Pictured: Bitter Orange by Rachel Clark
Quilters Treasure Challenge 2014
The winning entries of Quilters Treasure’s 10th Annual Challenge were announced at Mid-Atlantic Quilt Festival. The theme was “A Treat for the Eye” and entrants were to use the challenge fabric “Berries ‘n Cream” from the Quilters Treasure line of fabric. A Wearable Art category was added to the Challenge in 2006. Sponsors for this challenge included Singer Sewing Machine, Hobbs Bonded Fibers, Quilters Rule, Barb’s Original, YLI Thread and Morgan Products. The eleventh annual Quilters Treasure Challenge was announced January 1, 2014. Please visit www.QuiltersTreasure.com for details and an entry form. Fabric pictured: Berries 'n Cream by Quilters Treasure.
Renewing Tradition - Preserving The Past
Friendly Quilters, an African American quilt guild, was organized in 1997 by four members who expressed interest in learning to quilt as a medium to renew our heritage and preserve the past. A voice of spirituality is embedded in all of our works of art. The Stitchers of Faith was organized in 2009 after a group of women from Second Baptist Church of Doylestown attended a Friendly Quilters Quilt Exhibit at a local museum. The ladies wanted to learn to do what they saw. Both organizations’ are learning quilting techniques while creating and donating quilts to the Sickle Cell Anemia children at Children’s Hospital of Philadelphia. They enjoy bringing colorful, inspirational Quilts of Comfort to these young children. If you would like to join The Stitchers of Faith or donate quilts, fabric, or your time to their cause, contact Edna White at TheStitchersofFaith@gmail.com.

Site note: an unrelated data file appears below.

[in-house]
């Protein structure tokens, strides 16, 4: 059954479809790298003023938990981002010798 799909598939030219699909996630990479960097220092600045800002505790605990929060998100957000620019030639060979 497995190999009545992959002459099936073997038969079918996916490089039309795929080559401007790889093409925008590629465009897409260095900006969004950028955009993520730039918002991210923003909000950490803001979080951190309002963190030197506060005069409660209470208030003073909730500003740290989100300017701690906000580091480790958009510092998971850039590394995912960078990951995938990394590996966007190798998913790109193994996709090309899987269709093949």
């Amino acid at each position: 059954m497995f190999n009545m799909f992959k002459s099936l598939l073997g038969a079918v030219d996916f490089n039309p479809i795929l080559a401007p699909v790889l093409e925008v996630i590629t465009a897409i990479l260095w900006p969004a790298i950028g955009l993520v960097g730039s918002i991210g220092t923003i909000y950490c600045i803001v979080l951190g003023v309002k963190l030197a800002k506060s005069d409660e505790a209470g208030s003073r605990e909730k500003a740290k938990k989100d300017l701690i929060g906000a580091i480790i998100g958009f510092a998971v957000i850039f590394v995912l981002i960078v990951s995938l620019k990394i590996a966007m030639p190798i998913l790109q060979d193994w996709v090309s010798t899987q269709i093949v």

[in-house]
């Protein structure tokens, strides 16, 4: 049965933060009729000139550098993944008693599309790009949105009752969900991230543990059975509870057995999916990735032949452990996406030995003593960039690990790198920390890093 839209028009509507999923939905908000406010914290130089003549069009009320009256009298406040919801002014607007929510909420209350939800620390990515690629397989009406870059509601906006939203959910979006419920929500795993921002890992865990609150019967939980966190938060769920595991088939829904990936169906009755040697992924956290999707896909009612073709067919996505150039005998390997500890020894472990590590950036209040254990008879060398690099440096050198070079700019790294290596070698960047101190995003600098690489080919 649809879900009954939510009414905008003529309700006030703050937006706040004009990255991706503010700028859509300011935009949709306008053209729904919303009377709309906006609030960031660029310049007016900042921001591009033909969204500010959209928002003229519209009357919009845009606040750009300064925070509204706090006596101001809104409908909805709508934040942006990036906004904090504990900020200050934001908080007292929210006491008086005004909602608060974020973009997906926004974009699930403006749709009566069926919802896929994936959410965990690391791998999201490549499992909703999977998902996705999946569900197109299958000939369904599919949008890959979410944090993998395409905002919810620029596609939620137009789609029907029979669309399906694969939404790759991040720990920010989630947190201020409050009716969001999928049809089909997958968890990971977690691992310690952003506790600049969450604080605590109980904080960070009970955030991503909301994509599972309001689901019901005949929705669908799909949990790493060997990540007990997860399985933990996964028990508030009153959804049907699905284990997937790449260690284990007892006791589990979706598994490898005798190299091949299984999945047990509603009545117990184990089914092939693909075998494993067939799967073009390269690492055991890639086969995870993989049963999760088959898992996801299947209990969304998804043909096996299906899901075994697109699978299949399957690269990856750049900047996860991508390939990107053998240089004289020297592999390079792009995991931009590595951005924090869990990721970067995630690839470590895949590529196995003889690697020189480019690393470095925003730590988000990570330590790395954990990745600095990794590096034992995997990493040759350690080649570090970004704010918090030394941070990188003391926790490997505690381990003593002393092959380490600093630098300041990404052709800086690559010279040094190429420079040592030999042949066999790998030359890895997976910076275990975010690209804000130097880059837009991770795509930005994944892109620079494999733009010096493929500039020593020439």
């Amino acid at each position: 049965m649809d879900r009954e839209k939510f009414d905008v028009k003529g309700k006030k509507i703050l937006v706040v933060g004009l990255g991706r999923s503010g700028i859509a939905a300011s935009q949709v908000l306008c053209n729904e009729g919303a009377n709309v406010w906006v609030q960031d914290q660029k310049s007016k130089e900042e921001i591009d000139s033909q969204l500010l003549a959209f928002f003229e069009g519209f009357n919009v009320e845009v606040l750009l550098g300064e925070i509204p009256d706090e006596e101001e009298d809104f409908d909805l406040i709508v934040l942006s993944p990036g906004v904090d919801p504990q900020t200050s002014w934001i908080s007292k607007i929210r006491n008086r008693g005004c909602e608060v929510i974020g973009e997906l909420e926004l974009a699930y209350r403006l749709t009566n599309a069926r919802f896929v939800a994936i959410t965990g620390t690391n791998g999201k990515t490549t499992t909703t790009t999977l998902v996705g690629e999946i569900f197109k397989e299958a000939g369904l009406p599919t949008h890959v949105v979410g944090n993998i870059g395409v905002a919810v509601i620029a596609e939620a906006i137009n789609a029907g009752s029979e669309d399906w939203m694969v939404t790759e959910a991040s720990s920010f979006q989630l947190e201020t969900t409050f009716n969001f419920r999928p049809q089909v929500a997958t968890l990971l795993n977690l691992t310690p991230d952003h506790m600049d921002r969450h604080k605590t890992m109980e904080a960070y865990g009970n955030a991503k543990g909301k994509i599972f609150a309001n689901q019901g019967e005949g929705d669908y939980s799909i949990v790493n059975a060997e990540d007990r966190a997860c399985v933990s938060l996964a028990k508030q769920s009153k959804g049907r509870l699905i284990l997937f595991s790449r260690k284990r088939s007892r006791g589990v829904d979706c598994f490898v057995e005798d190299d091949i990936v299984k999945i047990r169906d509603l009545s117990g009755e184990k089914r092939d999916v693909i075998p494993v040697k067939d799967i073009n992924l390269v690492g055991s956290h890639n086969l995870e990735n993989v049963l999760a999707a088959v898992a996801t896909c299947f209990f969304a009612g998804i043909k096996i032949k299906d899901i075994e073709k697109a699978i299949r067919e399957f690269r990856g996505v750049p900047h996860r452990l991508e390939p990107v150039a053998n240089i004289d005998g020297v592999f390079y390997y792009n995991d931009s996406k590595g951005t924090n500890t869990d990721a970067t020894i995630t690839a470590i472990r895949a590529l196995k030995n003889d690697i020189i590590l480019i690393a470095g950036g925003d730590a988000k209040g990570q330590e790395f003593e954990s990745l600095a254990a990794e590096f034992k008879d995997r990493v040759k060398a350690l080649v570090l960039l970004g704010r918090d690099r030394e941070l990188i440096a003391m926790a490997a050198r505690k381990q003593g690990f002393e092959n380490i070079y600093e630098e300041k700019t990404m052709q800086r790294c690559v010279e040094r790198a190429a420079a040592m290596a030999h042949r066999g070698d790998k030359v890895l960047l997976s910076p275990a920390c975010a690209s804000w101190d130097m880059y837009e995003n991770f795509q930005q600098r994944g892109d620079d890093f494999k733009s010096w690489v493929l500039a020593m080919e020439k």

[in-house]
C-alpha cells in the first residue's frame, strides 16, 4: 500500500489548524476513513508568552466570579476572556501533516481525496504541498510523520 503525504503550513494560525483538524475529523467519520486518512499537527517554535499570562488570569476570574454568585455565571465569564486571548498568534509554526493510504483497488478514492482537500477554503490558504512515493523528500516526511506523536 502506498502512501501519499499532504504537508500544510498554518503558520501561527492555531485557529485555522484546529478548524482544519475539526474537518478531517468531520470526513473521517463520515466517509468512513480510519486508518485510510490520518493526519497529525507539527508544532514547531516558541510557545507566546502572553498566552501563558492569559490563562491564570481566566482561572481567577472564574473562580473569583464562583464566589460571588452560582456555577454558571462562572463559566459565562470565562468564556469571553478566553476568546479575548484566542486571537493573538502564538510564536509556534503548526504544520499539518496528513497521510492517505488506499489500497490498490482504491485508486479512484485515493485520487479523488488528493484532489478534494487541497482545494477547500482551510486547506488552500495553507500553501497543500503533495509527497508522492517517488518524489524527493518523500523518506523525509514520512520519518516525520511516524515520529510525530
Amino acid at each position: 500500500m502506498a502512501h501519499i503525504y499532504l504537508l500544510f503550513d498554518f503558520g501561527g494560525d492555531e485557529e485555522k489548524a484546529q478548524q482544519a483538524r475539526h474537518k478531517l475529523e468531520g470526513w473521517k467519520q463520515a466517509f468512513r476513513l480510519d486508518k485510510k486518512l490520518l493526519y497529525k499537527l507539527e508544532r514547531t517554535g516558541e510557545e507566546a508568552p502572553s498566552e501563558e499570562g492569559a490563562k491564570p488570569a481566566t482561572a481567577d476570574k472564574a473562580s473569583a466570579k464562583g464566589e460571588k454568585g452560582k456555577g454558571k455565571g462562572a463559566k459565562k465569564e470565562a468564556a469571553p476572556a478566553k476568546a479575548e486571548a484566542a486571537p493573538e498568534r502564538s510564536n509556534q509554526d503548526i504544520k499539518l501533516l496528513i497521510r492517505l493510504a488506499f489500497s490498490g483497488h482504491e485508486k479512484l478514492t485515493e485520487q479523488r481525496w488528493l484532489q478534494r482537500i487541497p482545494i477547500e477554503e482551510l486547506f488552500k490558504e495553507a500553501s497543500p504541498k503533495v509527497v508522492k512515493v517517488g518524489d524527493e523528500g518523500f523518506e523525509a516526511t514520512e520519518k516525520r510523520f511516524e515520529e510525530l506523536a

Retrospective Tour of the Signature Art Quilters
|The Signature Art Quilters have been together almost 20 years. When the group started, the term “art quilt” was not really recognized as serious quilting. We had trouble finding people to join us. We painted, we stamped, we beaded, we dyed our own fabric and, in the beginning, we were dismissed. Well, the quilt world has drastically changed and now the “art quilt” has taken its rightful place at shows and in the market place. As in so many instances, the group has run its course and this is our final Mancuso show tour. We are grateful for the opportunity that Mancuso Show Management has provided us for these many years. Pictured: Mean Sisters by Barbara Held|
Solar Sister Challenge Exhibit - Quilt for Change
Organized by Quilt for Change (www.quiltforchange.com), this challenge showcases the work of non-profit Solar Sister (www.solarsister.org) that helps African women start small businesses selling solar energy products in their communities. Thanks to this, children can study at night, mothers can care for their families and run small businesses, and communities can provide basic health care. These quilts debuted at the United Nations headquarters in Geneva, Switzerland. Quilt for Change hopes this exhibit will inspire guilds to use the proceeds from raffle quilts to sponsor a “Solar Sister Entrepreneur” and help her become an environmentally-responsible businesswoman.